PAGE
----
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Mbira Contest To Be Held On 31 December 2021

Mbira Contest To Be Held On 31 December 2021

Dzimbanhete Arts and Culture Interactions Trust, has announced that there shall be a Mbira contest on the 31st of December 2021 to mark the end of the year. Pindula News presents the Trust’s statement:

Three groups register for the “Moyo Yavo Yakaoma Mbira Contest” at Dzimbanhete

For the year-end celebration, Dzimbanhete Arts and Cultural Interactions Trust (DACIT) is a mbira music contest around the most contested song “Zviri nani ndiyende Kure”. The mbira contest is dubbed “Moyo Yavo Yakaoma” and will take place on 31 December 2021. This is a well-known song with many renditions being played by various mbira groups and many stating that they are the originators of the version, which went viral. An audience participatory judging process has been determined as the best way to recognise the originators of the popular version.

After an open call to mbira groups to take part in the contest, three groups have successfully registered for an audience-based performance contest at Dzimbanhete. This is an interesting approach to the randomness of mbira music, community performances, its relation to intellectual property and its place in the public music circulation domain.

Dzimba Rembada represented by Amigo Mukucha and Duggy Samaita, says they performed this song as a Bira collective in Chitungwiza in the early morning hours, during a Bira in Chitungwiza with an unnamed lady leading. They had gone all night and as the sun was rising and all protocol is done, someone among them decided to do a cell phone recording when the song had long started.

Ubuntu Learning Village located on 80 hectares of mixed farmland and natural forest in Serima, Gutu, is ready to battle it out with the other groups for the ownership of the song. Ubuntu Learning Village is the unity of land, water, air, earth, creatures, people, plants, and spirits, intentionally weaving together capabilities, resources, strengths, and knowledge to create a community of love, respect, fullness, positive relationships, growth and sustainability. It is in this environment that a random recording of the song by a foreign visitor was done using a semi-professional gadget. Joyce Warikandwa a leading mbira player performed the song during a jam session with her Ubuntu Learning Village students at a mbira skills workshop with Tafadzwa Goredema a visiting drummer from Harare.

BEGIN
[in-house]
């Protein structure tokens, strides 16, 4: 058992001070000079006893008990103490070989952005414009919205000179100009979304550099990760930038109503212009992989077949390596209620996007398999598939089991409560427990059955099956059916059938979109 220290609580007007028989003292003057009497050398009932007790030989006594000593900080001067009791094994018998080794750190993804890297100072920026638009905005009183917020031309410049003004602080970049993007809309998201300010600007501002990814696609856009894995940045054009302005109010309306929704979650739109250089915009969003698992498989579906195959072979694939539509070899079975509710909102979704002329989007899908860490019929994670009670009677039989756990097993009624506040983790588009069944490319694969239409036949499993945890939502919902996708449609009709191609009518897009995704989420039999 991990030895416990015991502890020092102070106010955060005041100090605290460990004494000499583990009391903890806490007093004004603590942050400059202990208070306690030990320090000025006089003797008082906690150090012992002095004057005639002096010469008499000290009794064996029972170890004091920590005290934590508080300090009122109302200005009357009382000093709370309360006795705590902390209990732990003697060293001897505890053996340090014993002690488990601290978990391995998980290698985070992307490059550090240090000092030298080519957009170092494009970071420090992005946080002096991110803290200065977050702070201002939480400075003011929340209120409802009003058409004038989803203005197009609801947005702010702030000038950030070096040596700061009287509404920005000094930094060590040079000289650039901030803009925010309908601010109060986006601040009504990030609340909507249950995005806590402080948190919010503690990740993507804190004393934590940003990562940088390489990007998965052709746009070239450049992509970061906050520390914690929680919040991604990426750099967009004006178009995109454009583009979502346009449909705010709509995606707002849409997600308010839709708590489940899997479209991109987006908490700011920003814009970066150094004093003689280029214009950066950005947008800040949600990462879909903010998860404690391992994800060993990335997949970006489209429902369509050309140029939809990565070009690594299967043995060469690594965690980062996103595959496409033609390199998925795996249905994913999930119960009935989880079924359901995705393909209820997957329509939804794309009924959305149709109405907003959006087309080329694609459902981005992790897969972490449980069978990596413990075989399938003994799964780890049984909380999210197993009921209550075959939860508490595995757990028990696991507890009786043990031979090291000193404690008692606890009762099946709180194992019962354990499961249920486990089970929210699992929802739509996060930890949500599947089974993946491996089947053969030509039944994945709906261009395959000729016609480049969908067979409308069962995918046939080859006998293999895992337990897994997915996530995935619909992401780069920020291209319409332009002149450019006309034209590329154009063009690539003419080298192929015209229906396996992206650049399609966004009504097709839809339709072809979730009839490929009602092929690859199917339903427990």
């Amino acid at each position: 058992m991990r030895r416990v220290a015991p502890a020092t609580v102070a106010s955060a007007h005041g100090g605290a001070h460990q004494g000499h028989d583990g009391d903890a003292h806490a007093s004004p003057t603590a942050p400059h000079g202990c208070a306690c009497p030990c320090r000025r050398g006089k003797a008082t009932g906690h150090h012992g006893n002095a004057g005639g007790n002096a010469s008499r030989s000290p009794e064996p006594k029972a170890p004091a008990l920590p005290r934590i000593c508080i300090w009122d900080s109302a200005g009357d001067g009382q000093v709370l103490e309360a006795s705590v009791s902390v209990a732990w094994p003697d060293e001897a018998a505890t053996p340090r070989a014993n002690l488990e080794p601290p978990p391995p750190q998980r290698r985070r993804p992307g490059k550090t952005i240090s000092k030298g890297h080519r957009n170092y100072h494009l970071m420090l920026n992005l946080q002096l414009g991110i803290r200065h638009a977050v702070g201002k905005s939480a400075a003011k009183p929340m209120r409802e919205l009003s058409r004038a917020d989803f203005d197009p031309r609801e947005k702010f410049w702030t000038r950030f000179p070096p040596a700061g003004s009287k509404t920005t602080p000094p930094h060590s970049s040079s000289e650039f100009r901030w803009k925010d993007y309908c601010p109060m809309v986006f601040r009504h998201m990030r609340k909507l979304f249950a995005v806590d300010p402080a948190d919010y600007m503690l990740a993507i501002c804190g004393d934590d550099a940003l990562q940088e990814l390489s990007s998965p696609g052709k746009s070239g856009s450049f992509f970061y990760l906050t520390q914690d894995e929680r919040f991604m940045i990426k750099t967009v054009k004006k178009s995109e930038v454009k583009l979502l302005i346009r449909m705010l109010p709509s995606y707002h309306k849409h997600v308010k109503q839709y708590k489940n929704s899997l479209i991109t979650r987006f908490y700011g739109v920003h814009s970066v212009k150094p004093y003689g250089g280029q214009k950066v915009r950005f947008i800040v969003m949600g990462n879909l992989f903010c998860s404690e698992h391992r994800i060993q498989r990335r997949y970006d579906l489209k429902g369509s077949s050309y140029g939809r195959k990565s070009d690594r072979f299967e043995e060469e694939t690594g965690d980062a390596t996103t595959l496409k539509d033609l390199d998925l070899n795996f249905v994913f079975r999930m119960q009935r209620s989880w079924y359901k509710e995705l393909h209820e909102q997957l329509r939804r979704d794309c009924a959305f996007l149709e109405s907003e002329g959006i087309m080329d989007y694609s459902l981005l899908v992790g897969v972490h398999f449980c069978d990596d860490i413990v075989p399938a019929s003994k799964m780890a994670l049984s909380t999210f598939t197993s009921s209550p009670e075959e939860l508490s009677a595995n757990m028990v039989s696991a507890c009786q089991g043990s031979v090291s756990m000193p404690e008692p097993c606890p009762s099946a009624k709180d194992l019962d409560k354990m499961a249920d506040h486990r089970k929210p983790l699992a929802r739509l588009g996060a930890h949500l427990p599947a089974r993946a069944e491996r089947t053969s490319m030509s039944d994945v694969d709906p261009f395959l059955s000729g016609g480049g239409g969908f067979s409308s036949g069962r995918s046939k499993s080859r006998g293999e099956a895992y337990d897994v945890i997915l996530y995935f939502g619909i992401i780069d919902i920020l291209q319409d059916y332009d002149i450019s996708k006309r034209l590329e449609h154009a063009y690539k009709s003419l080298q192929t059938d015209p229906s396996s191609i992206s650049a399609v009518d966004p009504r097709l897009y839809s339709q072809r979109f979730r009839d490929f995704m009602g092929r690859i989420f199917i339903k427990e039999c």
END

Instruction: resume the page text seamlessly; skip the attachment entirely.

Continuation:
On the other hand, Remapinga Mbira Group with members from Chitungwiza and Kuwadzana, represented by Russel Pika and Anywhere Gwara. Their lead vocalist on that song, Tawana Gwara is actually the son of the late mbira maestro Newton Gwara aka Sekuru Matemai. Remapira equally lays claim to the song. Their song “was again randomly recorded on a phone in 2014 at a traditional ceremony, known as “Bira” in Chitungwiza. They have played the song for more than 10 years amongst their other many songs which are worth 2-3 albums.

The registered groups do not represent all the mbira players laying claim to the song as some were amicably disqualified in the preliminary interviews. This contest paves a way to start conversations around recording, promotion, and distribution of mbira music. It is evident that the song itself is a point of contestation amongst mbira players when it comes to who is the originator of the song. It is an ongoing conversation amongst mbira players. However, It is amazing to realize the spontaneity and random nature of the recording of the song. It was played at very intimate mbira events and was actually not meant to travel across distances and go viral, making it to mainstream radio stations such as Radio Zimbabwe.

What is foreseen is a spirited performance by the groups as they all seek to impress the judges, who in this case will be the audiences. It is indeed a great way to roll in into the year 2022. “Zviri Nani Ndiende Kure”, obviously a redone tune from way back like most mbira tunes went viral among Zimbabweans at home and abroad! Whether it was that compelling because of that decorating drum, that thin-chocolate hearty voice with lyrics that seemingly resonate with the contemporary social consciousness or those mystical backing vocals including the timing of its involuntary release- it simply became such a hit, that’s all we know. As an organisation DACIT wishes to have the players of this tune known and rewarded for the great work they have produced.

More: Pindula News


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5 Comments

Jah Prayzah 5 months ago

Huyai tione kuti pane anogona kunditorera surname here 😂


Proma 5 months ago

Hahaha mkoma JP hamusimi makachibika here ichi

The Nerd 5 months ago

The mbira piano of Zimbabwean origin. I love it so.


Afroboy 5 months ago

Mbira!!Mbira!!! Chete! Kumbofadzirei warungu.why adulterate the purity and authenticity of the name of an instrument with such a rich history? Endai ka kwawo wonoti piano I "string Mbira" tione mukawirirana

Mbira 5 months ago

Stop calling it "Thumb Piano". It's called mbira and mbira only, that's the only name it will ever have.


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